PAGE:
Although the Mountain State Business Index was flat during April, the economic indicator for West Virginia still points to recession conditions persisting in the state over the next few months.
The initial March 2016 reading was revised downward slightly and the index appears to have shown some signs of stabilizing over the past two months. However, the MSBI shows that the ongoing plunge in West Virginia coal production continues to weigh heavily on broader economic conditions in several parts of the state.
“The outlook for the West Virginia economy remains weak and we can expect recession conditions to continue into the summer,” said John Deskins, director of West Virginia University’s Bureau of Business and Economic Research, which operates within the College of Business and Economics and produces the MSBI. “However, we should be mindful that economic outcomes vary widely across the state and the outlook is substantially more optimistic in some regions. Also, we gain some optimism because most of the indicators that comprise the index have turned more positive.”
The MSBI serves as an up-to-date gauge of West Virginia’s expected economic performance over the very near term by combining several leading economic indicators into a single index number that provides a convenient way to gauge the likelihood of swings in economic activity over the next four to six months. Signals of a coming contraction in the state’s economy can be identified if the index declines by at least two percent on an annualized basis over a six-month period and a consistent majority of the individual components also record statistically significant negative contributions during that same time period.
Seven economic indicators that were determined to lead expansions or contractions in the West Virginia economy were selected as inputs to the MSBI. Each indicator will make positive, negative or no contribution on a monthly basis to the overall index. The seven indicators are related to the following factors: building permits, unemployment insurance claims, the value of the U.S. dollar, stock prices related to West Virginia employers, interest rates, coal production and natural gas output. The April 2016 MSBI reflects data that correspond to the month of March.
For April, six components made varying degrees of positive contributions to the overall index, led by a 7.3 percent month-to-month increase in single-family building permits and a second consecutive month of strong growth in natural gas production. A drop in initial unemployment insurance claims also provided a solid boost to the MSBI, while the trade-weighted dollar index, stock prices component and yield curve contributed modest amounts to the index. At the same time, coal production fell by a seasonally adjusted 6 percent in March, a negative contribution that nearly outweighed all of the other indicators that improved over last month.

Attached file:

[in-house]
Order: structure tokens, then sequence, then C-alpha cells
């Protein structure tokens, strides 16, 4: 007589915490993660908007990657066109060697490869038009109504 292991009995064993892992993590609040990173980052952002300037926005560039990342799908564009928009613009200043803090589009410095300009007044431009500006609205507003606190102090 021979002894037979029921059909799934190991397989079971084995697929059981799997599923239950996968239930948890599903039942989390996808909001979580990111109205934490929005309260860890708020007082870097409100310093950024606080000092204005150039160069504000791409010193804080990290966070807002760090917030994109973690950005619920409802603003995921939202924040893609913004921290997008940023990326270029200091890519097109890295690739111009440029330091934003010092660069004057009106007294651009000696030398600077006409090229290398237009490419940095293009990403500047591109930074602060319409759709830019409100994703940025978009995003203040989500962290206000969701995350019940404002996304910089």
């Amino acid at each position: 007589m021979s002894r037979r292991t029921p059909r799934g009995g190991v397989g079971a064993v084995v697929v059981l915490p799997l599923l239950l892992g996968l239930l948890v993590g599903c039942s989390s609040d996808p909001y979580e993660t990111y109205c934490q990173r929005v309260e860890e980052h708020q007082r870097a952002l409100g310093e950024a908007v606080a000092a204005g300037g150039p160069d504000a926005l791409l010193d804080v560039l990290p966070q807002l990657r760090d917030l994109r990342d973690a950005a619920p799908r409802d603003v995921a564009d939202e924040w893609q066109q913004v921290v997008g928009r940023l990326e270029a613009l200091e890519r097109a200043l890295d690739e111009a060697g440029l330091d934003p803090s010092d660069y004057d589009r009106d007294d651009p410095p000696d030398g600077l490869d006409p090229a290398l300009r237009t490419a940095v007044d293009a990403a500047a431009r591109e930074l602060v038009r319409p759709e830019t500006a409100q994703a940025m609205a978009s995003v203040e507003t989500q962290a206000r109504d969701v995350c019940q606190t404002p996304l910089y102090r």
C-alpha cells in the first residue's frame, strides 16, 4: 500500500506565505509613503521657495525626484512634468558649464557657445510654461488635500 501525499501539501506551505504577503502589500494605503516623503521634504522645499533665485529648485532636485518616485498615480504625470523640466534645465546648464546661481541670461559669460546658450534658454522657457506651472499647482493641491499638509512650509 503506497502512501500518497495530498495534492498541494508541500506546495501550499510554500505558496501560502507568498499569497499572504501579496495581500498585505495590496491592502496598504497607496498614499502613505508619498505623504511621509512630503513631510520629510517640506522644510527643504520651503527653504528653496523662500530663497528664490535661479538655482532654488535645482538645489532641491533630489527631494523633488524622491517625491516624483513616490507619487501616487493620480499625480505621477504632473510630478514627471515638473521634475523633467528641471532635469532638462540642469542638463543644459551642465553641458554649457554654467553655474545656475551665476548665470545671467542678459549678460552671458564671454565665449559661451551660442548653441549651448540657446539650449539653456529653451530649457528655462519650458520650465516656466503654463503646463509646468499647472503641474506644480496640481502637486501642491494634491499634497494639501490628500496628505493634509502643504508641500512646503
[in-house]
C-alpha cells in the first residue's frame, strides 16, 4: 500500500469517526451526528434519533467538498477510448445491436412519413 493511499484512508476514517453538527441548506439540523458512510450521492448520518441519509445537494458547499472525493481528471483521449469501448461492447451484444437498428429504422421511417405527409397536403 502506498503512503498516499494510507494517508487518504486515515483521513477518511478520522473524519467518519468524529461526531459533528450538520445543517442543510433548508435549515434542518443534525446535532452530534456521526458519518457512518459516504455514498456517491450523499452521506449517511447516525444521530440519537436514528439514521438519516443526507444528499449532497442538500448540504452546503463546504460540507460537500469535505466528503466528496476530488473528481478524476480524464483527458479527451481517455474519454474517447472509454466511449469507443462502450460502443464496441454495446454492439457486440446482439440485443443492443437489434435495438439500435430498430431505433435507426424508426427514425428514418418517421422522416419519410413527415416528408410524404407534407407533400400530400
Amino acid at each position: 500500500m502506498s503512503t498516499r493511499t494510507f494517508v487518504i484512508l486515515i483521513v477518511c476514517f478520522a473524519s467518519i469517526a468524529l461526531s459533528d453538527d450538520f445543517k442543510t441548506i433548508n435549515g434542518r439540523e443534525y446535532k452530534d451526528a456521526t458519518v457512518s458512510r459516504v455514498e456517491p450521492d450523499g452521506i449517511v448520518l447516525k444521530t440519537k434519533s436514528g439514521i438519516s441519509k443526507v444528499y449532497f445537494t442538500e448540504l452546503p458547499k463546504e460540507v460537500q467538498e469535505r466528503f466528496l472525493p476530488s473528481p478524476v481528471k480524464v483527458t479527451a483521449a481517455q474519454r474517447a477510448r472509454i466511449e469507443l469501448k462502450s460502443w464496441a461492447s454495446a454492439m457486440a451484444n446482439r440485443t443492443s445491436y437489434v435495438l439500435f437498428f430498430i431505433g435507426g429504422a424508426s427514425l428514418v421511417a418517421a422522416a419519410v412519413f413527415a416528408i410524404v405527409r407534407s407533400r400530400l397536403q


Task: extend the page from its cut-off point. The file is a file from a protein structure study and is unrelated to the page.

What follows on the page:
“Although the MSBI’s performance, particularly for a few of the indicators that comprise the index, offers some room for cautious optimism in the state’s economy going forward, the persistence and depth of the coal industry’s struggles weigh significantly on any possibility of the state emerging from recession before the summer months,” said Brian Lego, BBER research assistant professor. “Preliminary data show statewide coal mine output plunged to a seasonally-adjusted annualized rate of 72 million tons during the first quarter of 2016. Absent any large increases in production activity over the remainder of the year, total production recorded for 2016 as a whole could fall to its lowest (non-strike influenced) level in nearly a century. The combined effects of environmental policy, falling export demand, warmer-than-normal winter weather and increased utilization of natural gas by electric utilities are causing unprecedented weakness in coal production.
“While the other half of the state’s energy sector is not enduring the same problems, the skyrocketing growth in natural gas production has waned. A protracted period of extremely low prices has caused most oil and gas companies operating in West Virginia and throughout the Appalachian basin to idle rigs, slash capital investment plans and delay new exploration activity in the Marcellus and Utica Shale plays. Initially, these pullbacks prompted job losses, but more recently have caused gas production to weaken as limited growth in output from new wells brought on-line during 2015 is being offset by declining withdrawals from legacy wells. We anticipate more volatility for the state’s natural gas producers to persist into 2017, with production changes remaining highly sensitive to small swings in regional spot prices. Longer term, however, we do see prospects remaining strong as demand for natural gas rises with many new gas-fired electric utilities scheduled to come online in the coming quarters and years to offset waning coal use. Furthermore, the build-out of pipeline infrastructure throughout the mid-Atlantic region, the anticipated opening of LNG export terminals and eventual addition of downstream processing facilities also offer cause for optimism in the state and regional natural gas sectors over the long term,” Lego said.
Technical documentation related to the Mountain State Business Index and other BBER publications are available for free download in PDF format at be.wvu.edu/bber. For further information about the WVU College of Business and Economics, follow B&E on Twitter at @wvucobe or visit be.wvu.edu.
CONTACT: John Deskins; WVU College of Business and Economics
Follow @WVUToday on Twitter.